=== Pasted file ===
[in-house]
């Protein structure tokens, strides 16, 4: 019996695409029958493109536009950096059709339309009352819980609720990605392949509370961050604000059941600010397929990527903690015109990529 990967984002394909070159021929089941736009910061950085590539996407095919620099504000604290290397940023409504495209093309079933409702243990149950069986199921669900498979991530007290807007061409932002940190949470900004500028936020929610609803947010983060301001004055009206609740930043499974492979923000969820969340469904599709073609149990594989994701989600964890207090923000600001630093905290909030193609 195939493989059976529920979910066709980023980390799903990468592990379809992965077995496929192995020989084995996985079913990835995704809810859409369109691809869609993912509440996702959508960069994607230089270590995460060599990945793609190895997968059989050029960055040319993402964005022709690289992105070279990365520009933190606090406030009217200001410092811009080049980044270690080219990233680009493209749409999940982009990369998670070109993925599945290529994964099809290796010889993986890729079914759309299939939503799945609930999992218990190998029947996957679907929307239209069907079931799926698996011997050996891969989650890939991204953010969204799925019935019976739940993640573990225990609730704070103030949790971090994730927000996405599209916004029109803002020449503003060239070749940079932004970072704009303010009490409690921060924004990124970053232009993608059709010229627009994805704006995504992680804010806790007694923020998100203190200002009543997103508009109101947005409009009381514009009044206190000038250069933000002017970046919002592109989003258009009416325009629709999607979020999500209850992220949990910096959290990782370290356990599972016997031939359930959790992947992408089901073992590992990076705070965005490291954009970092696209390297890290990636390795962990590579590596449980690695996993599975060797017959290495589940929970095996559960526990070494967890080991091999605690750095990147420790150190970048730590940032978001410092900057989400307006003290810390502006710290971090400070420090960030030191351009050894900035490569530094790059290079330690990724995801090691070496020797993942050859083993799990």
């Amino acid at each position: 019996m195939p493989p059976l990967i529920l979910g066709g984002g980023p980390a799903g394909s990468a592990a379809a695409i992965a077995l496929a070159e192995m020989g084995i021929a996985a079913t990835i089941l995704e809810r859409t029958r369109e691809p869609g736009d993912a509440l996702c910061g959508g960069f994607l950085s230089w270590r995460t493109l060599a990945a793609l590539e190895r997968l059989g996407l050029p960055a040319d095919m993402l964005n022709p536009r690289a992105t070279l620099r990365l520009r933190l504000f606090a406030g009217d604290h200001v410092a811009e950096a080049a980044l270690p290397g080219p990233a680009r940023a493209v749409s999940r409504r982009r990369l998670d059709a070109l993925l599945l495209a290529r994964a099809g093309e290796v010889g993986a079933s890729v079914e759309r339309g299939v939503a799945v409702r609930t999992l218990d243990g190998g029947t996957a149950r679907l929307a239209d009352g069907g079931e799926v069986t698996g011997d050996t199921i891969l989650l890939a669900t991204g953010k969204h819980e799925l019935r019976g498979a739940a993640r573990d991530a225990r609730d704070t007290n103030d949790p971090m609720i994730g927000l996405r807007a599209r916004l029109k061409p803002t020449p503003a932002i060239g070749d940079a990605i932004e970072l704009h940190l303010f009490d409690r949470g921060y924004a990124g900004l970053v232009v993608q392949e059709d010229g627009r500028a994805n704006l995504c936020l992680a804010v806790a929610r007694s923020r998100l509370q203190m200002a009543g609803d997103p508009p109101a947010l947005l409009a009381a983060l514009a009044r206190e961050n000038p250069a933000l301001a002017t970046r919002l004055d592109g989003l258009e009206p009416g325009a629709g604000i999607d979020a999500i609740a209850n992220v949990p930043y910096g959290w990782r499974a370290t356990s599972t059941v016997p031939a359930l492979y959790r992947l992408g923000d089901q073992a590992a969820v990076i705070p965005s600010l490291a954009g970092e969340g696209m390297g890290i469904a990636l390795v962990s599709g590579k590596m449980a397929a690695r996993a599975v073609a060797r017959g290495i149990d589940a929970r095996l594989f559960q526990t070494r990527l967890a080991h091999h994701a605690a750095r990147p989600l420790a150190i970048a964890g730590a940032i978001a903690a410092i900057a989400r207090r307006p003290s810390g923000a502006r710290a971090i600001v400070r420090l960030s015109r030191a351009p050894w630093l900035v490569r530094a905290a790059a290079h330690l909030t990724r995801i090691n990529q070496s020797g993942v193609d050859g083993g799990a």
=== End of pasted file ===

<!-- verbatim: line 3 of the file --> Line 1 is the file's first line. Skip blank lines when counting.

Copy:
């Amino acid at each position: 019996m195939p493989p059976l990967i529920l979910g066709g984002g980023p980390a799903g394909s990468a592990a379809a695409i992965a077995l496929a070159e192995m020989g084995i021929a996985a079913t990835i089941l995704e809810r859409t029958r369109e691809p869609g736009d993912a509440l996702c910061g959508g960069f994607l950085s230089w270590r995460t493109l060599a990945a793609l590539e190895r997968l059989g996407l050029p960055a040319d095919m993402l964005n022709p536009r690289a992105t070279l620099r990365l520009r933190l504000f606090a406030g009217d604290h200001v410092a811009e950096a080049a980044l270690p290397g080219p990233a680009r940023a493209v749409s999940r409504r982009r990369l998670d059709a070109l993925l599945l495209a290529r994964a099809g093309e290796v010889g993986a079933s890729v079914e759309r339309g299939v939503a799945v409702r609930t999992l218990d243990g190998g029947t996957a149950r679907l929307a239209d009352g069907g079931e799926v069986t698996g011997d050996t199921i891969l989650l890939a669900t991204g953010k969204h819980e799925l019935r019976g498979a739940a993640r573990d991530a225990r609730d704070t007290n103030d949790p971090m609720i994730g927000l996405r807007a599209r916004l029109k061409p803002t020449p503003a932002i060239g070749d940079a990605i932004e970072l704009h940190l303010f009490d409690r949470g921060y924004a990124g900004l970053v232009v993608q392949e059709d010229g627009r500028a994805n704006l995504c936020l992680a804010v806790a929610r007694s923020r998100l509370q203190m200002a009543g609803d997103p508009p109101a947010l947005l409009a009381a983060l514009a009044r206190e961050n000038p250069a933000l301001a002017t970046r919002l004055d592109g989003l258009e009206p009416g325009a629709g604000i999607d979020a999500i609740a209850n992220v949990p930043y910096g959290w990782r499974a370290t356990s599972t059941v016997p031939a359930l492979y959790r992947l992408g923000d089901q073992a590992a969820v990076i705070p965005s600010l490291a954009g970092e969340g696209m390297g890290i469904a990636l390795v962990s599709g590579k590596m449980a397929a690695r996993a599975v073609a060797r017959g290495i149990d589940a929970r095996l594989f559960q526990t070494r990527l967890a080991h091999h994701a605690a750095r990147p989600l420790a150190i970048a964890g730590a940032i978001a903690a410092i900057a989400r207090r307006p003290s810390g923000a502006r710290a971090i600001v400070r420090l960030s015109r030191a351009p050894w630093l900035v490569r530094a905290a790059a290079h330690l909030t990724r995801i090691n990529q070496s020797g993942v193609d050859g083993g799990a």